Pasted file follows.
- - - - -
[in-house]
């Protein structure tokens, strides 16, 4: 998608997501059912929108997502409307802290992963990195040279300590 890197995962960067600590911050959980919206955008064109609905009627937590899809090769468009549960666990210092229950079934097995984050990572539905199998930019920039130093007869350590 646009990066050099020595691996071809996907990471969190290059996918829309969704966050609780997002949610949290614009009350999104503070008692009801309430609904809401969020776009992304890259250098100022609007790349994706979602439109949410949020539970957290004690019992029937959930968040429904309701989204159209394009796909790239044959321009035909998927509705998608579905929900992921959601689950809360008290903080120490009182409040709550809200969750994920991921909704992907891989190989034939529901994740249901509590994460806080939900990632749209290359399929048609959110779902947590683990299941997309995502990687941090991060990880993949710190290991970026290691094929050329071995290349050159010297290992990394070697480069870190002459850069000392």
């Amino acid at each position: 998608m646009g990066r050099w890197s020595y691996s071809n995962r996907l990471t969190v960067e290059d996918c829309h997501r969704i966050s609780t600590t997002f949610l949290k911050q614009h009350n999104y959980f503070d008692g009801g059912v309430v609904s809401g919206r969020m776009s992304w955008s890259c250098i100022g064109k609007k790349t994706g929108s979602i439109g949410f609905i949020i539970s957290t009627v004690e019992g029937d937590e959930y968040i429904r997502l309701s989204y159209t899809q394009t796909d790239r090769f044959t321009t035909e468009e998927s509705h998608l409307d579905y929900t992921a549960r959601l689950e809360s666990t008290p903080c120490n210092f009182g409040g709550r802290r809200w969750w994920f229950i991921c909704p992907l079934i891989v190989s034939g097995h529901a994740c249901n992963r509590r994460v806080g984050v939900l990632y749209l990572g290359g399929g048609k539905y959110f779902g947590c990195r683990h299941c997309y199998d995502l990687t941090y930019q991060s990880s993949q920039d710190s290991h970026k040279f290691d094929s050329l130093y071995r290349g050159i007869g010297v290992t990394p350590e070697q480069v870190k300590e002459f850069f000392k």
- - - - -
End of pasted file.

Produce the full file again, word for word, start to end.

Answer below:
[in-house]
């Protein structure tokens, strides 16, 4: 998608997501059912929108997502409307802290992963990195040279300590 890197995962960067600590911050959980919206955008064109609905009627937590899809090769468009549960666990210092229950079934097995984050990572539905199998930019920039130093007869350590 646009990066050099020595691996071809996907990471969190290059996918829309969704966050609780997002949610949290614009009350999104503070008692009801309430609904809401969020776009992304890259250098100022609007790349994706979602439109949410949020539970957290004690019992029937959930968040429904309701989204159209394009796909790239044959321009035909998927509705998608579905929900992921959601689950809360008290903080120490009182409040709550809200969750994920991921909704992907891989190989034939529901994740249901509590994460806080939900990632749209290359399929048609959110779902947590683990299941997309995502990687941090991060990880993949710190290991970026290691094929050329071995290349050159010297290992990394070697480069870190002459850069000392």
């Amino acid at each position: 998608m646009g990066r050099w890197s020595y691996s071809n995962r996907l990471t969190v960067e290059d996918c829309h997501r969704i966050s609780t600590t997002f949610l949290k911050q614009h009350n999104y959980f503070d008692g009801g059912v309430v609904s809401g919206r969020m776009s992304w955008s890259c250098i100022g064109k609007k790349t994706g929108s979602i439109g949410f609905i949020i539970s957290t009627v004690e019992g029937d937590e959930y968040i429904r997502l309701s989204y159209t899809q394009t796909d790239r090769f044959t321009t035909e468009e998927s509705h998608l409307d579905y929900t992921a549960r959601l689950e809360s666990t008290p903080c120490n210092f009182g409040g709550r802290r809200w969750w994920f229950i991921c909704p992907l079934i891989v190989s034939g097995h529901a994740c249901n992963r509590r994460v806080g984050v939900l990632y749209l990572g290359g399929g048609k539905y959110f779902g947590c990195r683990h299941c997309y199998d995502l990687t941090y930019q991060s990880s993949q920039d710190s290991h970026k040279f290691d094929s050329l130093y071995r290349g050159i007869g010297v290992t990394p350590e070697q480069v870190k300590e002459f850069f000392k």